I could make up a back story for Wi Hang *Pron. we hang of course!), but why bother? It’s just something that occurred to me one day, for no particular reason that I can discern. Clearly he was intended to be Chinese. I don’t even think I’d started reading Daoist stuff at this point, though it’s possible I’d gotten hold of the Wilhelm I Ching. Two poems, the only ones that I know of, survive, to my knowledge I didn’t write anything else. That’s good because they’re a little redundant, honestly.The first is more clearly a poem, the second seems to have started off as a story and then veered into a poem. I have no idea when I wrote this, probably when I was about fifteen or so. I do remember one other thing about it, which we’ll get to in a minute. Behold: The Wuhu Pole and the Wiwac Tree
Wi Hang The Wuhu Pole and the Wiwac Tree,
O what a sight to see. We went to the Wuhu Pole and the Wiwac Tree,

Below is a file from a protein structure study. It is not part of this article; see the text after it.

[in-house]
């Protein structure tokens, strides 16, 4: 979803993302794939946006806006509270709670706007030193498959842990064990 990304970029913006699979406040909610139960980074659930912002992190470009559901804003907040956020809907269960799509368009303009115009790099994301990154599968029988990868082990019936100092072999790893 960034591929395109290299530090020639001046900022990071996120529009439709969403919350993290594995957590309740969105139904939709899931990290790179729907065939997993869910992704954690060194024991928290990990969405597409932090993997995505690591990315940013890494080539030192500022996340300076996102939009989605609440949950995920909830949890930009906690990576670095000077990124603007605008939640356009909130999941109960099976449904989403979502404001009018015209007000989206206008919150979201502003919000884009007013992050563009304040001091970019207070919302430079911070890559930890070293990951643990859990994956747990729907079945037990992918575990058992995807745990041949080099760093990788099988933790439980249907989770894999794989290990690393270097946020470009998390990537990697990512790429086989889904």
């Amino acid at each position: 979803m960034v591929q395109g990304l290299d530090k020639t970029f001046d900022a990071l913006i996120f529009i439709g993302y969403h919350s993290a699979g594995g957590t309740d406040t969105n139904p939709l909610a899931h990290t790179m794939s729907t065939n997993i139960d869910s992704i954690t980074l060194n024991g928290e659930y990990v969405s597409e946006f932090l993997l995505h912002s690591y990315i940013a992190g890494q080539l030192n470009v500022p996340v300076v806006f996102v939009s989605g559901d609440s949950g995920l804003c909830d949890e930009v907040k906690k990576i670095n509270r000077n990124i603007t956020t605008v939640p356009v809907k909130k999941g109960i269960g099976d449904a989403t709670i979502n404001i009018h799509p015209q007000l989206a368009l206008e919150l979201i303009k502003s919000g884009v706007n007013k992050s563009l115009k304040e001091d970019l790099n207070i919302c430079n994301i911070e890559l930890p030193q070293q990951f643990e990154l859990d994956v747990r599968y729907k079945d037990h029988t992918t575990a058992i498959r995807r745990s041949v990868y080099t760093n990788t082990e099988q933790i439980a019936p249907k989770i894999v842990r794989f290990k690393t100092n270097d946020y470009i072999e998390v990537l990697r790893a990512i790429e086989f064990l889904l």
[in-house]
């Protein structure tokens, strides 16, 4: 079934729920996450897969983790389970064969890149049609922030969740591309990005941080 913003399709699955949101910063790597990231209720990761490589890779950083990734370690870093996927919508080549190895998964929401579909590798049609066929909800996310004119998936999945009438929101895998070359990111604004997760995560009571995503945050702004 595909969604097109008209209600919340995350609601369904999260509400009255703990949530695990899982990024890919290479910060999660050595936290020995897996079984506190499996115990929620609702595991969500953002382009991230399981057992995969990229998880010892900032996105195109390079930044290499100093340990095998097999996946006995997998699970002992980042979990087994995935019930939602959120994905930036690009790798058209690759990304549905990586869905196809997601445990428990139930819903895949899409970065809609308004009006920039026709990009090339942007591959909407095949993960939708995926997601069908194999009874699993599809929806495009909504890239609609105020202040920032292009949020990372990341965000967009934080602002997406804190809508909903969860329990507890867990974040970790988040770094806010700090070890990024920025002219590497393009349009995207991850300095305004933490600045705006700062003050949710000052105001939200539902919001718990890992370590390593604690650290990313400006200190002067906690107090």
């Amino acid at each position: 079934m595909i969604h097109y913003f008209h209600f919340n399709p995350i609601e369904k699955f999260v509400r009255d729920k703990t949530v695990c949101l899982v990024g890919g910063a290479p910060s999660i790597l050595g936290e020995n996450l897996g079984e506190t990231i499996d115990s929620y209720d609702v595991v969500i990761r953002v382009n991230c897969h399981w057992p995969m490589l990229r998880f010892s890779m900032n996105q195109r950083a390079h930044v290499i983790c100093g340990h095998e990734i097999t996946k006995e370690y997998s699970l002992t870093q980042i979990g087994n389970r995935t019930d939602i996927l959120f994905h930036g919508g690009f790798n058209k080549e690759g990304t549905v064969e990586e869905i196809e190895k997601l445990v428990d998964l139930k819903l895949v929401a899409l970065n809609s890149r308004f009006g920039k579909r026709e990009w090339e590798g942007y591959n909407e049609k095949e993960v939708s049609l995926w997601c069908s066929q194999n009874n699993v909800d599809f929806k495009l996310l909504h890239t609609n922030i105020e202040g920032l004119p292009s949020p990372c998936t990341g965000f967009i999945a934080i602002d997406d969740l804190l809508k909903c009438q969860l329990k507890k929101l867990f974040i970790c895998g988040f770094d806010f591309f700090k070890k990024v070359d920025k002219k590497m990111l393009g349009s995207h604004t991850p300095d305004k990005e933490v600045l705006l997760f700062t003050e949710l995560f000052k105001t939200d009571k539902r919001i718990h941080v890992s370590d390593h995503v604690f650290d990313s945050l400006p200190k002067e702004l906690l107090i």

With Hwili Kong
And the sailors three. We said “wuhu” to the Wuhu Pole.
We said “wiwac” to the Wiwac Tree.
We went wandering wee. Notes: This was the poem as I originally wrote it, the last line being clearly indebted to e. e. Cummings’ poem “In Just”. http://theotherpages.org/poems/cumming1.html Somebody, Justin or Henry, I can’t recall whom, suggested it was unfinished and I should add something else. I did, but reluctantly. So here’s the final, and IMO spurious, stanza. We whipped the Wuhu Pole.
We whacked the Wiwac Tree.
We whistled wildly.
We saw God. The second poem follows, without much comment. Wili Wang and the Wali Walker
Wi Hang This is the story of Wili Wang and the Wali Walker. One day Wili Wang went to see the Wali Walker,
Because he heard that it walked Wali,
But that was just a rumor. Wili Wang whispered to the Wali Walker,
The Wali Walker walked wearily near him,
Wili Wang asked, “what is a Wali?”,
To which the Wali Walker replied,
“Wali is walked by the Wali Walker,
And life is a joy.”
End of Part I I guess this was supposed to be some sort of epic or something.